As the second half English Championship encounter raged from end to end, the match was brought to a halt. A few words were broadcast over the tannoy at the John Smith’s stadium – “racist chanting is affecting the game and will not be tolerated”, with one player in particular immediately applauding the announcement.
Stoke City’s James McClean match was stopped when Huddersfield Town fans launched racist abuse at the Irish international winger. McClean is from Derry, where in 1972 British soldiers shot and killed civilian protestors during the ‘Bloody Sunday’ massacre.
McClean has been targeted in the past for his refusal to wear a poppy, which was tainted and weaponised in Northern Ireland long before it sealed across the Irish Sea. The abuse is nothing new but the reaction to the abuse yesterday is long overdue. It is a clear sign that the authorities in England are seeing the abuse of James McClean for what it is-Racism.
Stoke won the game 5-2 and in normal circumstances the headlines would have all been about the seven goal entertainment being served up for the supporters in the New Year’s day fixture. That those headlines on this occasion have all been about the racist abuse James McClean received is a sign English football is now tackling an issue and that it clearly classes the abuse James McClean receives as being racist in nature.
Home side’s Huddersfield boss Danny Cowley says he is sure the club will investigate “and make sure the people involved in it are duly punished”.
“There’s no place for discrimination of any type, is there? We’re in the 21st century in 2020,” he said.
McClean’s own manager also had a strong stance on the matter. New Stoke manager and ex Northen Ireland boss Michael O’Neil said post-match.
“Things are said when James goes and takes a corner, home or away. It’s clear that the things that were said were of a sectarian nature and there’s no need for that in any stadium.
“James is a player who’s particularly targeted for this and has been consistently. It will not affect James. James is mentally tough.
“People have to be held accountable for their behaviour when they come to a stadium. It’s not something we want to be consistently talking about – sectarianism or racism or whatever.
“We want to be talking about the game, because there was seven goals here.”
The abuse aimed at James McClean was already being investigated from O’Neill’s debut as Stoke manager against Barnsley. McClean was regularly booed during the game was also targeted with chants about the Pope and the IRA.
That encounter was before Remembrance Sunday. A minute’s silence was held before the game. As usual a number of players wore poppies on their shirts during the match. McClean has not worn a poppy during his many years in English football, citing the actions of the British Army in his native city on Bloody Sunday.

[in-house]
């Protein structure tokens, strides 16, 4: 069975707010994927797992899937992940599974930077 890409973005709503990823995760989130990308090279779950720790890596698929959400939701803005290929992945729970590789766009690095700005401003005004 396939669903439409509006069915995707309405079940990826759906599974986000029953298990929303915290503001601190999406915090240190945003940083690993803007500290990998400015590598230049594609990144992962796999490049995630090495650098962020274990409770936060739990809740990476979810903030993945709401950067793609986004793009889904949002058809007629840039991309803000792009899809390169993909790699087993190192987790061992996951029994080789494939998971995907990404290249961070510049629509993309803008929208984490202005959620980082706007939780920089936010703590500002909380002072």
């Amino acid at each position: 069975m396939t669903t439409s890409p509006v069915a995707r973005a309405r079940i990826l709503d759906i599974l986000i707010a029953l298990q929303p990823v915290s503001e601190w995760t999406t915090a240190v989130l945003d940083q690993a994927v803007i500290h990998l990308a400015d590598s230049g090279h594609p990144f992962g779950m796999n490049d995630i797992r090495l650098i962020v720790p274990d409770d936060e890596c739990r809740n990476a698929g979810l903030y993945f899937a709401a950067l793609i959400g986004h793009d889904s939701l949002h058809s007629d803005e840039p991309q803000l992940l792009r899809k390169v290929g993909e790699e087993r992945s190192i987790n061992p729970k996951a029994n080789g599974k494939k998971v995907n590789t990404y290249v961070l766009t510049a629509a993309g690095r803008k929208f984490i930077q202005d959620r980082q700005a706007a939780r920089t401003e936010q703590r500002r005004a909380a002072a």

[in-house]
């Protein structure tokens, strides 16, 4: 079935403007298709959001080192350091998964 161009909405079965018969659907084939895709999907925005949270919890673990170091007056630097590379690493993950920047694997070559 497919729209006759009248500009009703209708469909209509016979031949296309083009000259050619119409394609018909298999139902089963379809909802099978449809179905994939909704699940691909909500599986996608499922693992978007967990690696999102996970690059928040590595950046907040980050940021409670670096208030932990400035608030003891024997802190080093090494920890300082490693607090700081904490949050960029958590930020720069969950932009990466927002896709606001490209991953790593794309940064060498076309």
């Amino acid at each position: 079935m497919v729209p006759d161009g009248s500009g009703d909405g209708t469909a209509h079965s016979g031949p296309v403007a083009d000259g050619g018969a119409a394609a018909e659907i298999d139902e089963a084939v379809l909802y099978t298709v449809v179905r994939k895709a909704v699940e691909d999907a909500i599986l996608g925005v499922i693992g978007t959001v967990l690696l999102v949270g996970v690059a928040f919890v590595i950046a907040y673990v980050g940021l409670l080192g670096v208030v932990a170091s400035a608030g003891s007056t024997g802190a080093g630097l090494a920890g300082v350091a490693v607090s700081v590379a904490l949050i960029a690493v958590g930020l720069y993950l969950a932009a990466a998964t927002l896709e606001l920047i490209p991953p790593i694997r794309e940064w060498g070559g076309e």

Until yesterday James McClean had only been supported by what appeared empty words. Yesterday English football and in particular the referee and Huddersfield Town took action. It is a welcome start. It has been reported that referee Jeremy Simpson included the abuse in his report of the game and the FA is investigating as a result.
James McClean has never hid his support for Celtic. He has made it clear his ambition was to wear he Hoops and as his career reaches its twilight years it seems unlikely that will happen. What can happen now is that Scottish football uses this example from their English championship counterparts and calls out the anti-Irish racism that comes down from the stands on a regular basis, directed at Celtic players and supporters in particular but of course not exclusively.
Last Sunday the travelling support inside Celtic Park ran through a package of abusive and racist songs and chanting. The ‘Billy Boys’ a song classed officially as racist since 2006 was clearly sung at kick off of the game. It is no surprise that nothing is done. Despite UEFA taking action against ‘the’ Rangers this season, resulting in the partial closure of their stadium our own football authorities have preferred to ignore the issue entirely.
Considering this problem around anti-Irish racism in particular is a far more of an issue in Scotland than down south it should shame Scottish football into action.
Is it too much to hope the support from English football towards the abuse James McClean has had to endure can now transfer to Scotland? That the ant-Irish racism that players in the Scottish leagues and supporters in the stadiums have to endure can be punished?
That takes me back to the quote from Danny Cowley the Huddersfield Town manager.
“There’s no place for discrimination of any type, is there? We’re in the 21st century in 2020,”
It’s time a New Year saw new resolve and resolutions from Scotland’s football authorities on the matter of Anti-Irish racism. 2020 and the example of James McClean would be as good a place as any to start.
As the tannoy announcement said, “racist chanting is affecting the game and will not be tolerated”
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